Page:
When to take levothyroxine and taking before blood test

HI All. Im new here :-) and this a bit of an essay to bombard you with as I vent a little! My 13 year old daughter has been on levothyroxine since being diagnosed with hashimotos and hypothyroidism at aged 11. I always get a print of her tests and use these to monitor any changes such as emotional/weight etc. Intially we approached the dr as I knew something was wrong when she just kept gainIn g weight and having constant toilet troubles despite a very healthy lifestyle (both her dad and I are in the health and fitness industry) she has always eaten well and been active so we knew it just wasn't right. Turns out it wasn't and I'm thankful that I had a good gp that bothered to test her!. Despite her thyroxine dose of 100mcg her weight keeps increasing and she is now 3 stone over weight. she has tried everything gluten free. Dairy free. Low carb. High protein and we are now looking in to paleo. She is on a 1300 cal food intake a day and under a dietitian that i insisted upon so they could look at my months of food diaries I'd been keeping . She said she couldn't suggest anything else!. My daughter walks an hour 5 days a week and does sports 4 times a week. She has trouble sleeping at night and no energy in the morings at all, she has a blocked nose most of the tme and bad skin (although that could be her age) she has a degree of fatty liver caused by her weight and a degree of insulin resistance. She needs to lose weight as they keep saying. I'm looking in to asking her endo about possibly adding t3 to her levo as ive read a lot on this combo making people feel so much better, but I just know I will hit a brickwall (from reading others battles with the NHS). Also slightly worried that she may experience side effects that she may not understand like a racing heart, possible anxiety etc.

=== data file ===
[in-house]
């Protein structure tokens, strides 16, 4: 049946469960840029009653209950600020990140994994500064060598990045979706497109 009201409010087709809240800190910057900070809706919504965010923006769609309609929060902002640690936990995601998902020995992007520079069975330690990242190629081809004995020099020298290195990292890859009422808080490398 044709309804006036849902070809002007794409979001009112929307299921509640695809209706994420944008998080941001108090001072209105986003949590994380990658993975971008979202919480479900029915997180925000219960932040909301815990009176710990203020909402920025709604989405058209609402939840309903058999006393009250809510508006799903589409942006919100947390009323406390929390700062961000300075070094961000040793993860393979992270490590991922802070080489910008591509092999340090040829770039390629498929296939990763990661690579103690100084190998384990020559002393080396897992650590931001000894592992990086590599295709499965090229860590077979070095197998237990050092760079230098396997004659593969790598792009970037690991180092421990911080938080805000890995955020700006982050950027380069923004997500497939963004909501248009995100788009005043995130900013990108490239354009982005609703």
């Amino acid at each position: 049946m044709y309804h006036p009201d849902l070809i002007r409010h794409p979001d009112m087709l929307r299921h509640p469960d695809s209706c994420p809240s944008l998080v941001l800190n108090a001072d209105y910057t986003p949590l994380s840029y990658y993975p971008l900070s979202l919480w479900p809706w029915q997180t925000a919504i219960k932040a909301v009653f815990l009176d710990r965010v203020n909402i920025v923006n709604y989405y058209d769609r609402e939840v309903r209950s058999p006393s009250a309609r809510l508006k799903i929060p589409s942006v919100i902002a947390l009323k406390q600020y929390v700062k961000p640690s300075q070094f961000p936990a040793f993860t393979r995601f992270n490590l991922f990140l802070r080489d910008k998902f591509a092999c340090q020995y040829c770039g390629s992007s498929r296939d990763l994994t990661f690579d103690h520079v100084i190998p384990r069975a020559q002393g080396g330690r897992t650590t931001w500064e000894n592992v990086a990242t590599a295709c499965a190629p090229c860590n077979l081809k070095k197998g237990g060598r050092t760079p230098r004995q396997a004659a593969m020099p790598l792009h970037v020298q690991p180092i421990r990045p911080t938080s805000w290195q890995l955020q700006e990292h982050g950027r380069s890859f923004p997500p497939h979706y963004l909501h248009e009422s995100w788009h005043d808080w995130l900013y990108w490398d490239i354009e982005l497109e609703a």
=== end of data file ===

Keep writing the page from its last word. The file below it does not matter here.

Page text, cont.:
I've been fighting with them now for over a year as I noted when her tsh level was 0.49 she began losing weight had great energy and was so happy...Very slowly this changed again excessive Weight gain and her TSH was up to 3.0 but to the endos it was within range so she was fine. Last check was 1.71 and they sent me away. The top tsh range at my hospital is 5.0. Her tsh jumps around alot to the top end. She's never been back to that happy place of 0.49.

Researching on the net alot of people seem to have switched to taking their levothyroxine at night. I've started doing this this week. She eats by 6.30pm and takes meds at 10.30. Maybe that will help with energy levels as it has for others.

Has anyone else here made the switch?

Also she used to take her thyroxine at 8am and would have bloods at 9am we were told it made no difference if she took it or not so we just kept to her routine.

Any advice on this also...does it make a difference?

Due to see gp to check her vit d b12 full iron and thyroid levels again next week as it's been 6 months since last routine check. All these were normal ranges 6 months ago. But it worries me as she has gone from mid tsh range to way out the bracket within 3 months before. I only knew because id done private tests imbetween drs visits as id noted another change in her weight and wellbeing. The tsh results came back high so I yet again went back to the GP for them to retest and confirm they needed to increase dose again.

Something is definitely still wrong and I won't stop till I get her to full health.

Thank you so much for reading :-)

Any advice or recommendations very welcome.

A dseperate and frustrated mum! X

8 Replies

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  • Taking her levothyroxine at night will avoid any fluctuations due to variable absorption due to food. Absorption can be slightly less at night but this will show up in the blood test and adjusted for. So, nighttime is better.

    Taking levothyroxine on the day of the blood test will have an effect of a few percent on the result. However, you should leave at least a couple of hours before taking the blood otherwise it can give a misleading result. If the blood is being taken early morning I would take the levothyroxine afterwards.